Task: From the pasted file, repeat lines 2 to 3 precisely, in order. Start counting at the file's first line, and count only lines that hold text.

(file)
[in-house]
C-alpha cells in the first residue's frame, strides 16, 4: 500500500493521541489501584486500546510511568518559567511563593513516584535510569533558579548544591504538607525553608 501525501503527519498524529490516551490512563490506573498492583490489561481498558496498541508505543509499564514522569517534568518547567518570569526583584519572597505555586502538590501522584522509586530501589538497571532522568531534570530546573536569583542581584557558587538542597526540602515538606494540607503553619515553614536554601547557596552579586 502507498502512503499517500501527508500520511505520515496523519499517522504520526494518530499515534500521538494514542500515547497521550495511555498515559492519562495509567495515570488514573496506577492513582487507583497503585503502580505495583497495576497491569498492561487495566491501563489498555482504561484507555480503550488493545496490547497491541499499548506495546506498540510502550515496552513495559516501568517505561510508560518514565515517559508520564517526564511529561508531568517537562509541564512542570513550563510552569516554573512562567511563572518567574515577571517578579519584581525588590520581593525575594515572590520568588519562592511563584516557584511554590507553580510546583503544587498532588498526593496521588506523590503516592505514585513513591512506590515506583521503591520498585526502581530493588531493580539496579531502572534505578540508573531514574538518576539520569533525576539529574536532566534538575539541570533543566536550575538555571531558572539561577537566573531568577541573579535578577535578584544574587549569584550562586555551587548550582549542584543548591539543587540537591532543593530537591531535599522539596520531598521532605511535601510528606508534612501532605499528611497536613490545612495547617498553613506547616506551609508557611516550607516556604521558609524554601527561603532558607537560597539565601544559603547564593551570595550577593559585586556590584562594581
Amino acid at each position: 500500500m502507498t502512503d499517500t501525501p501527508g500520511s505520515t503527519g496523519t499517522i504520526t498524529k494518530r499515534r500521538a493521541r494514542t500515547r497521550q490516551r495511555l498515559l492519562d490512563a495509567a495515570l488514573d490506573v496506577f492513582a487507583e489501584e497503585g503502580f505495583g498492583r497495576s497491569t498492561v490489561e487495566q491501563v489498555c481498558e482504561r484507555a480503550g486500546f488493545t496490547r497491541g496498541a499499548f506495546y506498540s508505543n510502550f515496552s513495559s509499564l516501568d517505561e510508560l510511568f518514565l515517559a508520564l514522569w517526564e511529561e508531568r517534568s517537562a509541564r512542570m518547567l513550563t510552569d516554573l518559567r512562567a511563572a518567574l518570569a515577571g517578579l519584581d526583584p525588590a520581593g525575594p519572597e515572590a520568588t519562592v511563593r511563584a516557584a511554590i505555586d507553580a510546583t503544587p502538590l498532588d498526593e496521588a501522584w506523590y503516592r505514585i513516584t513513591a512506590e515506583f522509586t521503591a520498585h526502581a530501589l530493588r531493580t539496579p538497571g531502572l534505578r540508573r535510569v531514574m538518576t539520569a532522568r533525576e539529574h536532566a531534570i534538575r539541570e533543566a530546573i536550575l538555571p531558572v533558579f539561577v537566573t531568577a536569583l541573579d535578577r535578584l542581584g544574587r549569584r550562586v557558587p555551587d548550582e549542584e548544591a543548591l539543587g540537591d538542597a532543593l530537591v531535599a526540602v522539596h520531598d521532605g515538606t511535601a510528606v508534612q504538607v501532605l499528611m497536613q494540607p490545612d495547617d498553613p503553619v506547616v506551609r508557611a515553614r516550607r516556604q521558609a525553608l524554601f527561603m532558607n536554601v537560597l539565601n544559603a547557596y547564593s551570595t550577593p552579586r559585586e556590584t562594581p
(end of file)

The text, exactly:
C-alpha cells in the first residue's frame, strides 16, 4: 500500500493521541489501584486500546510511568518559567511563593513516584535510569533558579548544591504538607525553608 501525501503527519498524529490516551490512563490506573498492583490489561481498558496498541508505543509499564514522569517534568518547567518570569526583584519572597505555586502538590501522584522509586530501589538497571532522568531534570530546573536569583542581584557558587538542597526540602515538606494540607503553619515553614536554601547557596552579586 502507498502512503499517500501527508500520511505520515496523519499517522504520526494518530499515534500521538494514542500515547497521550495511555498515559492519562495509567495515570488514573496506577492513582487507583497503585503502580505495583497495576497491569498492561487495566491501563489498555482504561484507555480503550488493545496490547497491541499499548506495546506498540510502550515496552513495559516501568517505561510508560518514565515517559508520564517526564511529561508531568517537562509541564512542570513550563510552569516554573512562567511563572518567574515577571517578579519584581525588590520581593525575594515572590520568588519562592511563584516557584511554590507553580510546583503544587498532588498526593496521588506523590503516592505514585513513591512506590515506583521503591520498585526502581530493588531493580539496579531502572534505578540508573531514574538518576539520569533525576539529574536532566534538575539541570533543566536550575538555571531558572539561577537566573531568577541573579535578577535578584544574587549569584550562586555551587548550582549542584543548591539543587540537591532543593530537591531535599522539596520531598521532605511535601510528606508534612501532605499528611497536613490545612495547617498553613506547616506551609508557611516550607516556604521558609524554601527561603532558607537560597539565601544559603547564593551570595550577593559585586556590584562594581
Amino acid at each position: 500500500m502507498t502512503d499517500t501525501p501527508g500520511s505520515t503527519g496523519t499517522i504520526t498524529k494518530r499515534r500521538a493521541r494514542t500515547r497521550q490516551r495511555l498515559l492519562d490512563a495509567a495515570l488514573d490506573v496506577f492513582a487507583e489501584e497503585g503502580f505495583g498492583r497495576s497491569t498492561v490489561e487495566q491501563v489498555c481498558e482504561r484507555a480503550g486500546f488493545t496490547r497491541g496498541a499499548f506495546y506498540s508505543n510502550f515496552s513495559s509499564l516501568d517505561e510508560l510511568f518514565l515517559a508520564l514522569w517526564e511529561e508531568r517534568s517537562a509541564r512542570m518547567l513550563t510552569d516554573l518559567r512562567a511563572a518567574l518570569a515577571g517578579l519584581d526583584p525588590a520581593g525575594p519572597e515572590a520568588t519562592v511563593r511563584a516557584a511554590i505555586d507553580a510546583t503544587p502538590l498532588d498526593e496521588a501522584w506523590y503516592r505514585i513516584t513513591a512506590e515506583f522509586t521503591a520498585h526502581a530501589l530493588r531493580t539496579p538497571g531502572l534505578r540508573r535510569v531514574m538518576t539520569a532522568r533525576e539529574h536532566a531534570i534538575r539541570e533543566a530546573i536550575l538555571p531558572v533558579f539561577v537566573t531568577a536569583l541573579d535578577r535578584l542581584g544574587r549569584r550562586v557558587p555551587d548550582e549542584e548544591a543548591l539543587g540537591d538542597a532543593l530537591v531535599a526540602v522539596h520531598d521532605g515538606t511535601a510528606v508534612q504538607v501532605l499528611m497536613q494540607p490545612d495547617d498553613p503553619v506547616v506551609r508557611a515553614r516550607r516556604q521558609a525553608l524554601f527561603m532558607n536554601v537560597l539565601n544559603a547557596y547564593s551570595t550577593p552579586r559585586e556590584t562594581p